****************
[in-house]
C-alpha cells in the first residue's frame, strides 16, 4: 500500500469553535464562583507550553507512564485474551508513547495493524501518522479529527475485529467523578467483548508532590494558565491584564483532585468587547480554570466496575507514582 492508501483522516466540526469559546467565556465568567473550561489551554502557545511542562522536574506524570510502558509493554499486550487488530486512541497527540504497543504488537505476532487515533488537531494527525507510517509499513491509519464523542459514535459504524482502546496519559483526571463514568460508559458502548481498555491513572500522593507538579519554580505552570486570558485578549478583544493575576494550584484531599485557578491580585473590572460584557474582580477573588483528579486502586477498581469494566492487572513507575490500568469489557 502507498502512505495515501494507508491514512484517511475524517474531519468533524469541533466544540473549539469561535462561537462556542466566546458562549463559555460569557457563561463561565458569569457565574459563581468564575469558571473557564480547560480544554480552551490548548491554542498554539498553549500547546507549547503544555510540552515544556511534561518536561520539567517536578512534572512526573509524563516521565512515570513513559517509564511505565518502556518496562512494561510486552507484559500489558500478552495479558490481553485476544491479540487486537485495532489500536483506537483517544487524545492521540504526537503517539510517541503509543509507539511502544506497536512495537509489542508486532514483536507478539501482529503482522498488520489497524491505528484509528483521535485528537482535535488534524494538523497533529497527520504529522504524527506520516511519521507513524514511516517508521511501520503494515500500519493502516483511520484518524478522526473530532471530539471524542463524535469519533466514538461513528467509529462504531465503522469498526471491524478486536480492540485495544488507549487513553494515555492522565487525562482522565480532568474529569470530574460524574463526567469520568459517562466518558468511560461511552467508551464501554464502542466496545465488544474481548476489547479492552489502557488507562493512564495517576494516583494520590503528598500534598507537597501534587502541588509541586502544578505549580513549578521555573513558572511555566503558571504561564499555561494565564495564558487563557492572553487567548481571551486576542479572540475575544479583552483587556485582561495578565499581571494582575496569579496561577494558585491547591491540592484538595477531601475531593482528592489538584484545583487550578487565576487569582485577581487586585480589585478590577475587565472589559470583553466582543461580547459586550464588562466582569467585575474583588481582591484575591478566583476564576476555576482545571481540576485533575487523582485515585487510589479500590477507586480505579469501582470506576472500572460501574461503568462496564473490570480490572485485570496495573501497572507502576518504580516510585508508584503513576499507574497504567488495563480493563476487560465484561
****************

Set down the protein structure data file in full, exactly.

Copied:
[in-house]
C-alpha cells in the first residue's frame, strides 16, 4: 500500500469553535464562583507550553507512564485474551508513547495493524501518522479529527475485529467523578467483548508532590494558565491584564483532585468587547480554570466496575507514582 492508501483522516466540526469559546467565556465568567473550561489551554502557545511542562522536574506524570510502558509493554499486550487488530486512541497527540504497543504488537505476532487515533488537531494527525507510517509499513491509519464523542459514535459504524482502546496519559483526571463514568460508559458502548481498555491513572500522593507538579519554580505552570486570558485578549478583544493575576494550584484531599485557578491580585473590572460584557474582580477573588483528579486502586477498581469494566492487572513507575490500568469489557 502507498502512505495515501494507508491514512484517511475524517474531519468533524469541533466544540473549539469561535462561537462556542466566546458562549463559555460569557457563561463561565458569569457565574459563581468564575469558571473557564480547560480544554480552551490548548491554542498554539498553549500547546507549547503544555510540552515544556511534561518536561520539567517536578512534572512526573509524563516521565512515570513513559517509564511505565518502556518496562512494561510486552507484559500489558500478552495479558490481553485476544491479540487486537485495532489500536483506537483517544487524545492521540504526537503517539510517541503509543509507539511502544506497536512495537509489542508486532514483536507478539501482529503482522498488520489497524491505528484509528483521535485528537482535535488534524494538523497533529497527520504529522504524527506520516511519521507513524514511516517508521511501520503494515500500519493502516483511520484518524478522526473530532471530539471524542463524535469519533466514538461513528467509529462504531465503522469498526471491524478486536480492540485495544488507549487513553494515555492522565487525562482522565480532568474529569470530574460524574463526567469520568459517562466518558468511560461511552467508551464501554464502542466496545465488544474481548476489547479492552489502557488507562493512564495517576494516583494520590503528598500534598507537597501534587502541588509541586502544578505549580513549578521555573513558572511555566503558571504561564499555561494565564495564558487563557492572553487567548481571551486576542479572540475575544479583552483587556485582561495578565499581571494582575496569579496561577494558585491547591491540592484538595477531601475531593482528592489538584484545583487550578487565576487569582485577581487586585480589585478590577475587565472589559470583553466582543461580547459586550464588562466582569467585575474583588481582591484575591478566583476564576476555576482545571481540576485533575487523582485515585487510589479500590477507586480505579469501582470506576472500572460501574461503568462496564473490570480490572485485570496495573501497572507502576518504580516510585508508584503513576499507574497504567488495563480493563476487560465484561